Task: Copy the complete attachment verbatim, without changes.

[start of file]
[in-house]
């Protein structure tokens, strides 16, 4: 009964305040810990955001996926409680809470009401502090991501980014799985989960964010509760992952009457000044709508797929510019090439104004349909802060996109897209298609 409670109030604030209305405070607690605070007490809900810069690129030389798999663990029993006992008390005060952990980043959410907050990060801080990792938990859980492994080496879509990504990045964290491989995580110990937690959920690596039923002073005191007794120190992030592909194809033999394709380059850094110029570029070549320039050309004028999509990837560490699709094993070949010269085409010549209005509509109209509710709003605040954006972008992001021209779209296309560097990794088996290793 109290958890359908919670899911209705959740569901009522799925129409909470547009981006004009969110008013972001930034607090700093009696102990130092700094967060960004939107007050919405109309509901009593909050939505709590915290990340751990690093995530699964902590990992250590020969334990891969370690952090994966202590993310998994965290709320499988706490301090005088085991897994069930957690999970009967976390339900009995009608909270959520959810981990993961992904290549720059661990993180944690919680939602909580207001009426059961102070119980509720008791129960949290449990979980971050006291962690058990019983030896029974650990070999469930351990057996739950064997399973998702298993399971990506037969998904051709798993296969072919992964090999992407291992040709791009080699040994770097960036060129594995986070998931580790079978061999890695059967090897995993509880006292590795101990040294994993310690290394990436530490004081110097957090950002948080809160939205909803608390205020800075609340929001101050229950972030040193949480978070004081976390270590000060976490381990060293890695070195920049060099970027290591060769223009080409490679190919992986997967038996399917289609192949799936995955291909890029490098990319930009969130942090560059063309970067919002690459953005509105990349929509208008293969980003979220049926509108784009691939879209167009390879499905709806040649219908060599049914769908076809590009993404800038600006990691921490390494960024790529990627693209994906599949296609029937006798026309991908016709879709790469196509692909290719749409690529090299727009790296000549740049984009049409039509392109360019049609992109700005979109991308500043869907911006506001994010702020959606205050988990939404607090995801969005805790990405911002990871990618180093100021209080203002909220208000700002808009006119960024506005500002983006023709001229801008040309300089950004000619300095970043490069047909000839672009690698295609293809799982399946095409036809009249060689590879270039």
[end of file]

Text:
[in-house]
């Protein structure tokens, strides 16, 4: 009964305040810990955001996926409680809470009401502090991501980014799985989960964010509760992952009457000044709508797929510019090439104004349909802060996109897209298609 409670109030604030209305405070607690605070007490809900810069690129030389798999663990029993006992008390005060952990980043959410907050990060801080990792938990859980492994080496879509990504990045964290491989995580110990937690959920690596039923002073005191007794120190992030592909194809033999394709380059850094110029570029070549320039050309004028999509990837560490699709094993070949010269085409010549209005509509109209509710709003605040954006972008992001021209779209296309560097990794088996290793 109290958890359908919670899911209705959740569901009522799925129409909470547009981006004009969110008013972001930034607090700093009696102990130092700094967060960004939107007050919405109309509901009593909050939505709590915290990340751990690093995530699964902590990992250590020969334990891969370690952090994966202590993310998994965290709320499988706490301090005088085991897994069930957690999970009967976390339900009995009608909270959520959810981990993961992904290549720059661990993180944690919680939602909580207001009426059961102070119980509720008791129960949290449990979980971050006291962690058990019983030896029974650990070999469930351990057996739950064997399973998702298993399971990506037969998904051709798993296969072919992964090999992407291992040709791009080699040994770097960036060129594995986070998931580790079978061999890695059967090897995993509880006292590795101990040294994993310690290394990436530490004081110097957090950002948080809160939205909803608390205020800075609340929001101050229950972030040193949480978070004081976390270590000060976490381990060293890695070195920049060099970027290591060769223009080409490679190919992986997967038996399917289609192949799936995955291909890029490098990319930009969130942090560059063309970067919002690459953005509105990349929509208008293969980003979220049926509108784009691939879209167009390879499905709806040649219908060599049914769908076809590009993404800038600006990691921490390494960024790529990627693209994906599949296609029937006798026309991908016709879709790469196509692909290719749409690529090299727009790296000549740049984009049409039509392109360019049609992109700005979109991308500043869907911006506001994010702020959606205050988990939404607090995801969005805790990405911002990871990618180093100021209080203002909220208000700002808009006119960024506005500002983006023709001229801008040309300089950004000619300095970043490069047909000839672009690698295609293809799982399946095409036809009249060689590879270039």